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Reigning Western Women’s Canadian Football League (WWCFL) champions, the Regina Riot saw their biggest turnout in team history at their first annual meeting to gear up for the 2018 season. In the Queen City, more women than ever are looking to try their hand at competitive tackle football.

Returning for his second season as head coach, Olivier Eddie has high hopes for the upcoming season. 

“We take a lot of time off during the winter and just to see everyone and to be reunited is fun and exciting,” Eddie said. “It’s good to see everyone and their level of excitement and commitment early on.”

The teams’ first meeting saw a total turnout of 65 potential players, with 21 committed new recruits and 11 possible recruits still in the process. One new athlete, grade 12 Eliza Balkwill came out this season for her first kick at the Riot roster.

“At the end of this last season my flag football coach approached me and asked if I would want to try out,” Balkwill said. “I went to the camp and I absolutely loved it and thought it would be a great idea.”

With previous experience in soccer and flag-football, Balkwill represents a new generation of Regina Riot athletes with diverse skills to bring to the team. She’s optimistic about the challenge that could come in balancing the teams busy practice schedule with her school work, as she heads into her last semester of high school at LeBoldus.

“I know it will be busy but I’m excited to make the time for it,” Balkwill said. “I’m used to having a pretty busy schedule with soccer.”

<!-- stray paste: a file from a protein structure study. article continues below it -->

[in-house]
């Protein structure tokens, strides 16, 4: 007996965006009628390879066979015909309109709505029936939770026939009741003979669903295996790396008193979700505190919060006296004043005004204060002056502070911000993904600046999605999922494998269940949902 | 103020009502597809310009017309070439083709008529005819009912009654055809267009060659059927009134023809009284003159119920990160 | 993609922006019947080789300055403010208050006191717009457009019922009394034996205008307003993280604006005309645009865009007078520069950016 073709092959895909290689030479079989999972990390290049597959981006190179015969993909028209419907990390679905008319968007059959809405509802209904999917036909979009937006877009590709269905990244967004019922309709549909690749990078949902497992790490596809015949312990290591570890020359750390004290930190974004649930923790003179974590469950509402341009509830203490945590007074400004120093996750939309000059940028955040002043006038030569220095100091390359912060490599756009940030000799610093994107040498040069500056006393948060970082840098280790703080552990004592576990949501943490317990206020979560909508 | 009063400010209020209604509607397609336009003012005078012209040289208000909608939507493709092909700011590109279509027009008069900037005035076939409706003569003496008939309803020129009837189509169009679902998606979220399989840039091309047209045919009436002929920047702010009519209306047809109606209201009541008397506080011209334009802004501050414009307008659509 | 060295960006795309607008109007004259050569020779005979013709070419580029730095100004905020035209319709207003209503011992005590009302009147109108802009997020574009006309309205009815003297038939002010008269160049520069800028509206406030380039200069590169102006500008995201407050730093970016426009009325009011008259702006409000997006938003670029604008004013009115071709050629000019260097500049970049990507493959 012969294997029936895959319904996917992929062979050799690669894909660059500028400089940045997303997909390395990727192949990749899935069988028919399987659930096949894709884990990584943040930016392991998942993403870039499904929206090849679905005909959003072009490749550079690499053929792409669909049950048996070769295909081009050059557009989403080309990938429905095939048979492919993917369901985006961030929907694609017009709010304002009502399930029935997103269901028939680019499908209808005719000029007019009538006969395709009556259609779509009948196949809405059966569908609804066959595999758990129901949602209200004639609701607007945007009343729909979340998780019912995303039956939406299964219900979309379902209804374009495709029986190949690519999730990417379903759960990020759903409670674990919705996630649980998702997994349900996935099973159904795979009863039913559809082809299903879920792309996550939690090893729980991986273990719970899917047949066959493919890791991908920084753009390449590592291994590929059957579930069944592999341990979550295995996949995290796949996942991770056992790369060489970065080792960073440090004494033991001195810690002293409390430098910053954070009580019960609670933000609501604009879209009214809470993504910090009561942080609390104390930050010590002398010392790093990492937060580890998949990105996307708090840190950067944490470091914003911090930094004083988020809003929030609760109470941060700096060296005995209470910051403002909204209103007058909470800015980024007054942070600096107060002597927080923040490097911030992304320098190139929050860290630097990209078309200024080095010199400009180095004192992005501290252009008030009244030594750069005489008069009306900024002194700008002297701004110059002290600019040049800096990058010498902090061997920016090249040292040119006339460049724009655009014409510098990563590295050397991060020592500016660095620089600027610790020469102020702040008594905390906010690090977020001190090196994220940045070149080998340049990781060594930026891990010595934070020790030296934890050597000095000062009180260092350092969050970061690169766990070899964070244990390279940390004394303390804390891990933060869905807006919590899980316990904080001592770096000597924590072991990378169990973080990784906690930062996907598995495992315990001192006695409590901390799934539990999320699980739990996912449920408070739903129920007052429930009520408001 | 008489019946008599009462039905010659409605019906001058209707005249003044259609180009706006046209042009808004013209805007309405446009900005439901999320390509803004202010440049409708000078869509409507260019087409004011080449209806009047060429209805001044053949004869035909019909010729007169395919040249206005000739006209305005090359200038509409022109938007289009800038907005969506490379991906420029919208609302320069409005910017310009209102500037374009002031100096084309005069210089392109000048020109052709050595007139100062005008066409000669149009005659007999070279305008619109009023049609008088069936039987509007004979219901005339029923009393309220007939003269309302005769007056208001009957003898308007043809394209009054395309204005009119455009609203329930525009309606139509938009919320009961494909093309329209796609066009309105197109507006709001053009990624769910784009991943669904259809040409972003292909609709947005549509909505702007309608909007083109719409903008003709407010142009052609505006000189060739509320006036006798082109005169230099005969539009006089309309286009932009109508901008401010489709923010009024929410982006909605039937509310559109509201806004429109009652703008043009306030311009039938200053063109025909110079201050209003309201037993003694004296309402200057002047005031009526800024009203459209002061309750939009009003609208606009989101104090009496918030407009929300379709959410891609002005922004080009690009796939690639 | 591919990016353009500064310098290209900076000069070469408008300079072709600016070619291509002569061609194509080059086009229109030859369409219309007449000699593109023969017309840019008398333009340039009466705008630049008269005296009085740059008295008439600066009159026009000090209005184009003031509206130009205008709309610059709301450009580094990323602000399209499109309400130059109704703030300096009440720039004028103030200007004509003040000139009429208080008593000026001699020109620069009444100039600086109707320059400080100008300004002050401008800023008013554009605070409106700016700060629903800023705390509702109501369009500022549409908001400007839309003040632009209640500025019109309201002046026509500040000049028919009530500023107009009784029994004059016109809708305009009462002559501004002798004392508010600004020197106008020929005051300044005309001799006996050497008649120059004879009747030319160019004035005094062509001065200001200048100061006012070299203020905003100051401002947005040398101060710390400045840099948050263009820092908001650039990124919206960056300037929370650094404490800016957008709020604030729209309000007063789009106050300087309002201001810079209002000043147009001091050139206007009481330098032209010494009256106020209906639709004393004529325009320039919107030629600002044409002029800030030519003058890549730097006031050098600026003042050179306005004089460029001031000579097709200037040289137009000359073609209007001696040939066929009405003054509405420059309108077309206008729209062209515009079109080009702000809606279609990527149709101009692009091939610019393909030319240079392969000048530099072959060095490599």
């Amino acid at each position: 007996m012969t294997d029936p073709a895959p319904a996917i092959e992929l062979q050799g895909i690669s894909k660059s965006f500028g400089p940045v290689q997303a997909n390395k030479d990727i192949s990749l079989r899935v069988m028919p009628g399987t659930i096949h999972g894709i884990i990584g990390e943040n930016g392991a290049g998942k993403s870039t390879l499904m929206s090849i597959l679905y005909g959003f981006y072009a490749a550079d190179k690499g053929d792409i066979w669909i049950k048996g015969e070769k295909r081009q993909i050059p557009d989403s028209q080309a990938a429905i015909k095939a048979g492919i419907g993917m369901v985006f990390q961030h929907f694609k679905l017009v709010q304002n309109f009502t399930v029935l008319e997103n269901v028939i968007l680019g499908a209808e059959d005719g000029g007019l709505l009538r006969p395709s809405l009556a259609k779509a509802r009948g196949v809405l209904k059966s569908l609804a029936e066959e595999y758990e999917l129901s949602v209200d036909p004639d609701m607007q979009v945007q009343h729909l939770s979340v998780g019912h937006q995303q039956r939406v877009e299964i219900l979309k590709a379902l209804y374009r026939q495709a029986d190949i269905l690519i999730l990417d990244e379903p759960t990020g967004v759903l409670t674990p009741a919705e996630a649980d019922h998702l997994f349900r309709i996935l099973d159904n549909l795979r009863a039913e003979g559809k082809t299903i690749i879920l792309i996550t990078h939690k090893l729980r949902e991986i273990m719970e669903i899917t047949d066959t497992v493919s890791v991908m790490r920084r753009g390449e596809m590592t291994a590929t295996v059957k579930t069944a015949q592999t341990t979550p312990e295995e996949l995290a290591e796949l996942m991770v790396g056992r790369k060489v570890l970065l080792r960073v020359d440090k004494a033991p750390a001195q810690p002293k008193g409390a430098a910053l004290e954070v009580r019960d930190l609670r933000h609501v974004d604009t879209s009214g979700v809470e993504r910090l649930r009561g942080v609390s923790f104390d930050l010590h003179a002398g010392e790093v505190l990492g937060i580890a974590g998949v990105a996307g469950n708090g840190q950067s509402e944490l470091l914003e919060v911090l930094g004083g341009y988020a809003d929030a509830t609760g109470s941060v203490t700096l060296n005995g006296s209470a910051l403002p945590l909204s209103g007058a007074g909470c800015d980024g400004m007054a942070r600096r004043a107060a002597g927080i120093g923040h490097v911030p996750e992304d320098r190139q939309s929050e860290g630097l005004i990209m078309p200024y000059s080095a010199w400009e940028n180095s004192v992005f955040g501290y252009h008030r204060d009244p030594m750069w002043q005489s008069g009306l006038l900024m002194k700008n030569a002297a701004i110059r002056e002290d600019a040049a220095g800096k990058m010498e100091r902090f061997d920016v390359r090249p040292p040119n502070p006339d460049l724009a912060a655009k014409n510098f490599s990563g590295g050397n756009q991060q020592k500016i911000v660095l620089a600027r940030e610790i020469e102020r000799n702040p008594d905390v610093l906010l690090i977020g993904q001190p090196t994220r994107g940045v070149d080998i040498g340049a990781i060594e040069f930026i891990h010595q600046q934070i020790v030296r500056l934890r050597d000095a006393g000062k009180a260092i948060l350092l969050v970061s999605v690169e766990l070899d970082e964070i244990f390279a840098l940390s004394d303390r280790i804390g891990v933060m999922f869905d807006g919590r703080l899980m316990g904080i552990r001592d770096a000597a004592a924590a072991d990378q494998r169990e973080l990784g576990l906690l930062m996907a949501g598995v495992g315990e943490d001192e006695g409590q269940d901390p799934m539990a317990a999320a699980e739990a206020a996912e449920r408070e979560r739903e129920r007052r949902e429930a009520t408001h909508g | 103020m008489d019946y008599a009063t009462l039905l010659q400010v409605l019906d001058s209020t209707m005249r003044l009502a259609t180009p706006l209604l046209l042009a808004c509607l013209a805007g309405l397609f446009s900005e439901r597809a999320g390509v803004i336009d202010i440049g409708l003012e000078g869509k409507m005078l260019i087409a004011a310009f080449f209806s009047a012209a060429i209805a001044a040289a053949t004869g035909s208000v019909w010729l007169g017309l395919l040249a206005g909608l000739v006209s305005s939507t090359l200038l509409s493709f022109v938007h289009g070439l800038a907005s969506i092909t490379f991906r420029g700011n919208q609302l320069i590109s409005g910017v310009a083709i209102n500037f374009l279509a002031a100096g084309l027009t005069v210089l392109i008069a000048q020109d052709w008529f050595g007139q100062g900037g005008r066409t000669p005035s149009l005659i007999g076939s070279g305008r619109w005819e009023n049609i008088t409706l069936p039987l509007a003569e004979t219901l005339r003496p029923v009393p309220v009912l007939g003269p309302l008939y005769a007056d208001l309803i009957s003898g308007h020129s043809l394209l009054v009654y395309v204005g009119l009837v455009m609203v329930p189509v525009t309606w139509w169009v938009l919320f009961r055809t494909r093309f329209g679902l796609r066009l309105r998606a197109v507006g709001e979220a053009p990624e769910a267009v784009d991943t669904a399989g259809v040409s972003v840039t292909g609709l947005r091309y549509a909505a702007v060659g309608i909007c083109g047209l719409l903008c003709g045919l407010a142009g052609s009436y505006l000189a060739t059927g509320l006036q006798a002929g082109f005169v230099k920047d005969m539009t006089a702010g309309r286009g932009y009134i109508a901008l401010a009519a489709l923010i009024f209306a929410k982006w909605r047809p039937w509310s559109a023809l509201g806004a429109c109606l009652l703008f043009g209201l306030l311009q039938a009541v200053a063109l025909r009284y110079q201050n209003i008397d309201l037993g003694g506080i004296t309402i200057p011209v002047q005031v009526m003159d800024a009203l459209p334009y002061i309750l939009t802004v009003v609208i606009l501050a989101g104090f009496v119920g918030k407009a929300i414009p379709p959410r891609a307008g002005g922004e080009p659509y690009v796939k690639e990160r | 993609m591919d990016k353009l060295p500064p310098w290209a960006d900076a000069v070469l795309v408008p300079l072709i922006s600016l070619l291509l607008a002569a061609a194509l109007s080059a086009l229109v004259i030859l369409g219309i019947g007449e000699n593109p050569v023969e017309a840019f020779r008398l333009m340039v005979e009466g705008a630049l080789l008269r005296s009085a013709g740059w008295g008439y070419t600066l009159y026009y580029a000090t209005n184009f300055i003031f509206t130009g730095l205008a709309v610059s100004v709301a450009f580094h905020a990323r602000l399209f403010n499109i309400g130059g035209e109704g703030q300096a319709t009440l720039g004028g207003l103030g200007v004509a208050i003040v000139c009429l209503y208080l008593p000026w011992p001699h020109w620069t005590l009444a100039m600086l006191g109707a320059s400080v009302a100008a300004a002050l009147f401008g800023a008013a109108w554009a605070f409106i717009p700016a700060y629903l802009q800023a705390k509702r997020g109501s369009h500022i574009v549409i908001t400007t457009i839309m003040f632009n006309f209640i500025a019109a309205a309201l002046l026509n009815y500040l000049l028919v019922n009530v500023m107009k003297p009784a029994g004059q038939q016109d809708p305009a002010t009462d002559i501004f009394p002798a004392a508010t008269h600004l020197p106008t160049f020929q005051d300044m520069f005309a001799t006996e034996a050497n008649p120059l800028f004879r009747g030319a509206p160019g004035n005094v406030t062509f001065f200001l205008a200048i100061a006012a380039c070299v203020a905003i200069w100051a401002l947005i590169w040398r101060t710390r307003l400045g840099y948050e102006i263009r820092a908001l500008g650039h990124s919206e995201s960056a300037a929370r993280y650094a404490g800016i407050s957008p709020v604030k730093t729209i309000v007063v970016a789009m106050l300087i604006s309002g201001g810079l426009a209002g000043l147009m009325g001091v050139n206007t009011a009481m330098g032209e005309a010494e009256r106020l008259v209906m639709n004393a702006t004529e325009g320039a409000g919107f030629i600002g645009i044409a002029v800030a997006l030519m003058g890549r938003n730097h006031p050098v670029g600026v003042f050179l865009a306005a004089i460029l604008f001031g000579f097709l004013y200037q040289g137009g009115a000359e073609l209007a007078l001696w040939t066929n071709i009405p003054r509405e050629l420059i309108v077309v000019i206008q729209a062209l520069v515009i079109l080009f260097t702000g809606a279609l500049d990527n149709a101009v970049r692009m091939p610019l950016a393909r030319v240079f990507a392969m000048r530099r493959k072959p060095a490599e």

The team, which consists of women ages 16 and up, ended last season on a high note; defeating the Saskatoon Valkyries in the conference final in the last ever sporting event held at the historic Mosiac Stadium. The monumental game advanced the team to the final where they won the championship, 53-0 over the Calgary Rage.

The athletes on the team come from a variety of athletic backgrounds, and with their experience in basketball, rugby, hockey and soccer, each player brings something unique and valuable to the Riot roster.

“I think most football programs deal with athletes who have played football for a number of years,” Eddie said. “So we have different challenges that way which are a ton of fun.”

Eddie enjoys coaching the Riot specifically for diversity of the athletes. But the ladies bring diversity to the team in a variety of ways.

“Some of our players are mothers, some are finishing their education, some are just starting school,” Olivier said. “They all have different challenges but they all find a way to make it work.”

Defensive back Courtney Tafelmeyer has been making it work for seven years.

“I come back every year because of the competitive nature of the team and the league,” Talelmeyer said. “There been so much growth within the league but especially the Riot.”

Talelmeyer added that it feels great to be part of the growth and development of women’s football.

This year’s roster is estimated to be slightly larger than that of 2017, with an estimated 55 athletes expected to make the team after final cuts. That’s up from last year’s roster of 51.

Coach Eddie emphasized that from athletic ability, mental resilience, work ethic and time management, the athletes on the team continue to play football at the highest level that their schedules will allow.

“We might start at the base in terms of fundamentals or knowledge of the game, but we progress extremely quickly,” Eddie said. “In one year you’ll see the development of someone at a rapid pace. It’s cool for us and it’s really rewarding as coaches.”

According to Eddie, as soon as the snow melts the team will be back on the field practicing at the new mosaic stadium .

The WWCFL season schedule hasn’t been released yet, but the Riot expects to take the field for their first regular season game in early May.